A **coefficient of variation**, often abbreviated as CV, is a way to measure how spread out values are in a dataset relative to the mean. It is calculated as:

**CV** = σ / μ

where:

σ = standard deviation of dataset

μ = mean of dataset

In its simplest terms, the coefficient of variation is simply the ratio between the standard deviation and the mean.

**When is the Coefficient of Variation Used?**

The coefficient of variation is often used to compare the variation between two different datasets.

In the real world, it’s often used in finance to compare the mean expected return of an investment relative to the expected standard deviation of the investment. This allows investors to compare the risk-return trade-off between investments.

For example, suppose an investor is considering investing in the following two mutual funds:

Mutual Fund A: mean = 7%, standard deviation = 12.4%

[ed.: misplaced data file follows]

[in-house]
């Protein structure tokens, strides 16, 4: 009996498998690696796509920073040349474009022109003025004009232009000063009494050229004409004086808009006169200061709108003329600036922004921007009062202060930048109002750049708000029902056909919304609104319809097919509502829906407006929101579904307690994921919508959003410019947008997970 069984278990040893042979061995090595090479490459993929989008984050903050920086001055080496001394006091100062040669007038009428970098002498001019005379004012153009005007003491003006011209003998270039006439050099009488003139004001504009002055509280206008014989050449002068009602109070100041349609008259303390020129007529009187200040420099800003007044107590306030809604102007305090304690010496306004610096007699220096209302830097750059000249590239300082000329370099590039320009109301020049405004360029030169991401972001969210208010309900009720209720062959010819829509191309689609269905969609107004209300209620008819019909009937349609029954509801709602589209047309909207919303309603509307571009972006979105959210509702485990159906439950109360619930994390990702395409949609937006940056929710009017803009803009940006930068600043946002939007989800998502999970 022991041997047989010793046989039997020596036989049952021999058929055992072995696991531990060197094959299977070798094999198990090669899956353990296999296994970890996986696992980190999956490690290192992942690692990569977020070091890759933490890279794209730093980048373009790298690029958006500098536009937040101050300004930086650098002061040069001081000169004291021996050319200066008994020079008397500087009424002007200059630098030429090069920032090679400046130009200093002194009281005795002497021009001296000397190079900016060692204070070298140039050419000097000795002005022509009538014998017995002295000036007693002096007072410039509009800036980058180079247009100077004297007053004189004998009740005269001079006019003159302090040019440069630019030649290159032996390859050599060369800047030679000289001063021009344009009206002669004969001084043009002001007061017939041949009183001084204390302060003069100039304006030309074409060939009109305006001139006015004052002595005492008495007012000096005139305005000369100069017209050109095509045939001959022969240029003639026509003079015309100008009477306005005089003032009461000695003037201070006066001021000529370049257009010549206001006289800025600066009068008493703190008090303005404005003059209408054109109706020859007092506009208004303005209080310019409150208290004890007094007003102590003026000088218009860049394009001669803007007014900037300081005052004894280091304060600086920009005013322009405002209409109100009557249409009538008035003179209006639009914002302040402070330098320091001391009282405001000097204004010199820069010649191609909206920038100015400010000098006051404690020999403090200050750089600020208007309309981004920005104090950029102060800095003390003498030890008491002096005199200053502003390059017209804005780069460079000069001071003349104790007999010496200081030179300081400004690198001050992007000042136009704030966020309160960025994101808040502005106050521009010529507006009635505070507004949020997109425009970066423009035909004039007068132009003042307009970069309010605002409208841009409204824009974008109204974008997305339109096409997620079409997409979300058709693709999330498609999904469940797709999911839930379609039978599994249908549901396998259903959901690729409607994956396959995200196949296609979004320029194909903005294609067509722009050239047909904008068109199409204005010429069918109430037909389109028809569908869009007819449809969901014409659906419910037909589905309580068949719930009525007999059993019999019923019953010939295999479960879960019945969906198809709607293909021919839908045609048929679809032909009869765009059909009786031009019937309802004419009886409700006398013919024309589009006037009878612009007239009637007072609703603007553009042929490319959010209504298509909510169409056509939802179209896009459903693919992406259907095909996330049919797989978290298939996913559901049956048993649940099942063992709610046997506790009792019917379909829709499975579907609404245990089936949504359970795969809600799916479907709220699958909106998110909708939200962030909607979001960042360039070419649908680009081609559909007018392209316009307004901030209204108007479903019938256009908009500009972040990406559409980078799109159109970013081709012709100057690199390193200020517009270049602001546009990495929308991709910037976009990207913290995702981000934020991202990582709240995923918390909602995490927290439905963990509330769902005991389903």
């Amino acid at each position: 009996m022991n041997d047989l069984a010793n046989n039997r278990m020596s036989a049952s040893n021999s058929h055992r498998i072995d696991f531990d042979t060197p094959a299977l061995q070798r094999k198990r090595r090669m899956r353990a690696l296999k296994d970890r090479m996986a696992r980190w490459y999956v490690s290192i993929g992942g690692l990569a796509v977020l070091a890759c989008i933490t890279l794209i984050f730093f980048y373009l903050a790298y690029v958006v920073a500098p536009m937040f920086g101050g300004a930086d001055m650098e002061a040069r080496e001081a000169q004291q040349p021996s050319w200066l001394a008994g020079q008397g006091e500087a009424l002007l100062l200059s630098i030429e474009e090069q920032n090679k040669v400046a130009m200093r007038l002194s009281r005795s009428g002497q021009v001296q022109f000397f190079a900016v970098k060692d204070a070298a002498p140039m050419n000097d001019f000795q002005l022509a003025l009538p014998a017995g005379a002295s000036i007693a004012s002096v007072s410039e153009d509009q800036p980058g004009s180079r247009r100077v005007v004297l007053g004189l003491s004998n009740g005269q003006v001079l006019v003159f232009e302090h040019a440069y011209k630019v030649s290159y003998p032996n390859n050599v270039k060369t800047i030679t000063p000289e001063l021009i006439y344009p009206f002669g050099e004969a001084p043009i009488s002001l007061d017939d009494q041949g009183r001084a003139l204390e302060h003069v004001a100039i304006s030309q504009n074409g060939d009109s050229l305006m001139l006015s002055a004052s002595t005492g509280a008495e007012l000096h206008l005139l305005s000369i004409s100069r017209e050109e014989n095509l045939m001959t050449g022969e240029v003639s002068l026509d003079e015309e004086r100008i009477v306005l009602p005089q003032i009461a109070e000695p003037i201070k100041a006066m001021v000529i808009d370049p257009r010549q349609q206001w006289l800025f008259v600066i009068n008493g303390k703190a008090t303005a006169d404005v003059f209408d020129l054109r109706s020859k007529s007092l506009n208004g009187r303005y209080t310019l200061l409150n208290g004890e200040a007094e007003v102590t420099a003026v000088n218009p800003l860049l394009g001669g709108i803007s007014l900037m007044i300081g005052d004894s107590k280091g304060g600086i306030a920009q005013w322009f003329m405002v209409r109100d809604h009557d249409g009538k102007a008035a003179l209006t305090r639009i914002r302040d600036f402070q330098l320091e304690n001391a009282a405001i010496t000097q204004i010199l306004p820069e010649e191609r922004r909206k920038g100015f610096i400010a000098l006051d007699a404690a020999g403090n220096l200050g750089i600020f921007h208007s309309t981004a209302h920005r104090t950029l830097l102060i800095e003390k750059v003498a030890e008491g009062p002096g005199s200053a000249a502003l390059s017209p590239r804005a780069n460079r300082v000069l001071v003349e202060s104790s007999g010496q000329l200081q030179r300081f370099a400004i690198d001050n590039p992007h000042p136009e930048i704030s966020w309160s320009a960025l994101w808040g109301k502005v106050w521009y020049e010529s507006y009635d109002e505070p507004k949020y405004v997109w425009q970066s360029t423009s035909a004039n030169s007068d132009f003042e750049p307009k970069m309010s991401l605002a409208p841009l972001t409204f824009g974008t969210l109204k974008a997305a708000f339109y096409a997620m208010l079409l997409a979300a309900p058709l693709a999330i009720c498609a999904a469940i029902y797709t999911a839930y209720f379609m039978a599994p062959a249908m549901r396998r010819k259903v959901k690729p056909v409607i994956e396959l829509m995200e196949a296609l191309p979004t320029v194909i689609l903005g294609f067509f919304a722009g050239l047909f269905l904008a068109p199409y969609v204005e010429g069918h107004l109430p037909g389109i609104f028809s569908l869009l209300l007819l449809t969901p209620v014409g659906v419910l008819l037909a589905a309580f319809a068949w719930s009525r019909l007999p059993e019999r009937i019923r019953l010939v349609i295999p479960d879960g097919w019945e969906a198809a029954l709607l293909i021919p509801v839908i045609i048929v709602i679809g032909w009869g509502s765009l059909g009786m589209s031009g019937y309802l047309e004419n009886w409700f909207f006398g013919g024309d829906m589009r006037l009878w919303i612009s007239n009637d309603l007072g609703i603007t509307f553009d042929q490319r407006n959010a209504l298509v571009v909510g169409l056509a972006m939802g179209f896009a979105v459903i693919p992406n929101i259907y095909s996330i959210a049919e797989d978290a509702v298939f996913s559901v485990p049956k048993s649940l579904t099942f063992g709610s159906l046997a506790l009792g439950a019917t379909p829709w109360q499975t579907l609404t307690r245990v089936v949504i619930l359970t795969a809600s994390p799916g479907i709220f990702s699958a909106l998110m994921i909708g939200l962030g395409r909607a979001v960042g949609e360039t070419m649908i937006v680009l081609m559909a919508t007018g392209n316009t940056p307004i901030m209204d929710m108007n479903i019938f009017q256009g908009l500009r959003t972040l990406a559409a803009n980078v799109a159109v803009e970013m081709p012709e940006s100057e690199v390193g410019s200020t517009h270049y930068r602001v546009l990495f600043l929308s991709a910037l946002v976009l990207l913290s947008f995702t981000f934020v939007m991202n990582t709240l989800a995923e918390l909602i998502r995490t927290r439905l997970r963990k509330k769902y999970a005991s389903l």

Mutual Fund B: mean = 5%, standard deviation = 8.2%

Upon calculating the coefficient of variation for each fund, the investor finds:

CV for Mutual Fund A = 12.4% / 7% = **1.77**

CV for Mutual Fund B = 8.2% / 5% = **1.64**

Since Mutual Fund B has a lower coefficient of variation, it offers a better mean return relative to the standard deviation.

**How to Calculate the Coefficient of Variation in Excel**

There is no built-in formula in Excel to calculate the coefficient of variation for a dataset, but fortunately it’s relatively easy to calculate using a couple simple formulas. The following example illustrates how to calculate the coefficient of variation for a given dataset.

Suppose we have the following dataset that contains the exam scores of 20 students:

To calculate the coefficient of variation for this dataset, we only need to know two numbers: the mean and the standard deviation. These can be calculated using the following formulas:

Mean: **=AVERAGE(A2:A21)**

Standard deviation: **=STDEV(A2:A21)**

To calculate the coefficient of variation, we then divide the standard deviation by the mean:

The coefficient of variation turns out to be **0.0864**.

Note that we also could have used just one formula to calculate the CV:

This results in the same CV of **0.0864**.